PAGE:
Wireless charging has come a long way over the past few years, but it has many miles to go. As Peter Clarke pointed out in a recent EE Times article, proponents believe 2013 could be a big year for the technology. Who can deny the appeal of a world free from the ubiquitous power cords that weigh us down today, frequently misplaced when needed and rarely interchangable?
But amid a tangle (no pun intended) of proprietary technologies and looming battles over standards, there are still more questions than answers in the world of wireless charging. Big name technology firms are picking their horses, positioning themselves for the fight ahead.
Some believe that wireless power will one day operate very much like Wi-Fi does today—as you walk into a room, your mobile device will lock into a source of wireless power and steadily recharge as you go about your business. But, in addition to giving a lot of people the heebie jeebies, that notion just isn't very realistic, according to Greg Cross, Executive Chairman of Power by Proxi, a spinout from New Zealand's University of Auckland that markets wireless charging technology.
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"We see wireless power as a proximity-based system, not a broadcast system," Cross said. "When you are trying to broadcast wireless power over long distances, it's going to be very inefficient and you are going to have to be very careful if you are going to meet the safety standards."
Power by Proxy announced Wednesday (Oct. 31) that it secured exclusive rights to a wireless power patent portfolio from the University of Auckland for wireless power technology is for portable consumer electronics (CE) devices, semiconductors and batteries. The company, which has worked on more than 50 projects for 30 different customers, has found most of its success in applications for wireless components, which Cross said may end up being every bit as large or larger than the market for wireless charging in consumer electronics.
"proponents believe 2013 could be a big year for the technology." - wasn't 2010 supposed to be the big year of wireless power? and 2011? and 2012?
I even remember being in an Intel Developer Forum keynote in 2009 and hearing Rattner talk about how we were on the cusp of wireless technology.
Hell, Tesla thought we were on the cusp of it almost 100 years ago....
Wireless power needs to step it up already...
No need to carry the charger, no need to look for the charger, no need to untangle the charger, no need to get mixed up on which charger to use. Plus, with one pad supporting all of your devices, you don't need to tie up 10 electrical outlets. It's clear to me this is the way forward. In addition to the convenience, think about the reduction in expense and materials use associated with making far few single-purpose charging cords. Bring it on, I say.
thank you Dylan, but this is not as simple...you don't need to carry the charger but you need to carry the charging mat, is that really that different?...and the charging process is less efficient than by wires so you are losing the energy, this is not green, not so cool...what about health risks? you are broadcasting lots of RF power, much more than for RF communication, is that a problem? Kris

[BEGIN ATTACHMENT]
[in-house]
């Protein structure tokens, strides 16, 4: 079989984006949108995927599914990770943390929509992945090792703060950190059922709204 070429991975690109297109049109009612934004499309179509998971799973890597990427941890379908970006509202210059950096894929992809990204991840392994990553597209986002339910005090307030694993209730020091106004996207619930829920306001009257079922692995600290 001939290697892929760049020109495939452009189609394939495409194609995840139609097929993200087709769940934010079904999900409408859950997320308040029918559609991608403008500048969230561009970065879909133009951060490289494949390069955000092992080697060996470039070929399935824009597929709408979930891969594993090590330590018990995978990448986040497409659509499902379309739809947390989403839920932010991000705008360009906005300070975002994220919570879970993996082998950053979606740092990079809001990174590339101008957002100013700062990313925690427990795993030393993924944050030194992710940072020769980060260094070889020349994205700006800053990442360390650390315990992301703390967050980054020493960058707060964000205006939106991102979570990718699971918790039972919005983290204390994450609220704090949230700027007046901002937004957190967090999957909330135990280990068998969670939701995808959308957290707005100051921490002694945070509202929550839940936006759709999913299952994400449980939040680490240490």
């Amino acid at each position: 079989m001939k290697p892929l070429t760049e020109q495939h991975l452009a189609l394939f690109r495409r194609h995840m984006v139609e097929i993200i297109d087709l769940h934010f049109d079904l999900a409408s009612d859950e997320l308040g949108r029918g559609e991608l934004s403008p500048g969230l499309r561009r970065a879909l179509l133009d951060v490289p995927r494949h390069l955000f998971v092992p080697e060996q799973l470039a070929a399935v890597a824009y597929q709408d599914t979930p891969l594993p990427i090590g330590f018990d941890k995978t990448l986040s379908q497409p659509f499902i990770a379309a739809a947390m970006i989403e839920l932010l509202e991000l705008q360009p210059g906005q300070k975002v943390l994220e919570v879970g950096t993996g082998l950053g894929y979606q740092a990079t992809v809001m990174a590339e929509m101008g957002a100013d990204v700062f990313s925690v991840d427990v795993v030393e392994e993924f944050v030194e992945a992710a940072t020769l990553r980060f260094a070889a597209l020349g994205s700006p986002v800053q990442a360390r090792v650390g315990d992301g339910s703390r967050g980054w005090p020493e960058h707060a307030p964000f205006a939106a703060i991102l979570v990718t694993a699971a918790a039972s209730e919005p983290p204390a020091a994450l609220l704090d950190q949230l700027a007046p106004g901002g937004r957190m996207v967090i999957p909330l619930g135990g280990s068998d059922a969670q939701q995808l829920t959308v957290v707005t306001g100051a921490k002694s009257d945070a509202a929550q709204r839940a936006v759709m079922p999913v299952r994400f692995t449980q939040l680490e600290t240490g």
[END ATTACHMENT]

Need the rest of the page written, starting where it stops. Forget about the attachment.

@kris- thanks for your comments/questions. I think the idea is--still admittedly a long way off--you don't need to carry the charging pad, because just about anywhere you would go where you might expect to plug in, there will be a charging pad(s) there for you to set your device on to recharge. If you go to Starbucks, you can slap your phone down on the pad (same if you go to your buddy's house, etc.) In your house, you will have several to choose from. This of course requires some standardization effort which is still looming.
As for health risks, I can't speak to that. I believe that is an issue if you are going to be broadcasting over distance. But if the device is in close proximity, I don't think this is a problem.
Perhaps...but using your example of Starbucks with a charging mat: is this going to be one mat per cafe? that might create lineup to use it...many mats?...what if the mat doesn't work? (outlets usually do work)...what if people start spilling coffee over it? who owns the mat, does the cleaning? what happens if it gets stolen? there are many operation issues...as far as health is concerned what if kids start sticking their fingers between the mat and the device to be charged? who is liable if something happens? Starbucks? again, many, many safety and regulatory issues to be resolved...Kris
Funny enough after posting the above commnet I read that Stabucks is implementing a pilot program in Boston of 17 locations offering wireless mats...so I am wrong and behind ;-)...but what devices have that wireless charging capability implemented?
David Patterson, known for his pioneering research that led to RAID, clusters and more, is part of a team at UC Berkeley that recently made its RISC-V processor architecture an open source hardware offering. We talk with Patterson and one of his colleagues behind the effort about the opportunities they see, what new kinds of designs they hope to enable and what it means for today’s commercial processor giants such as Intel, ARM and Imagination Technologies.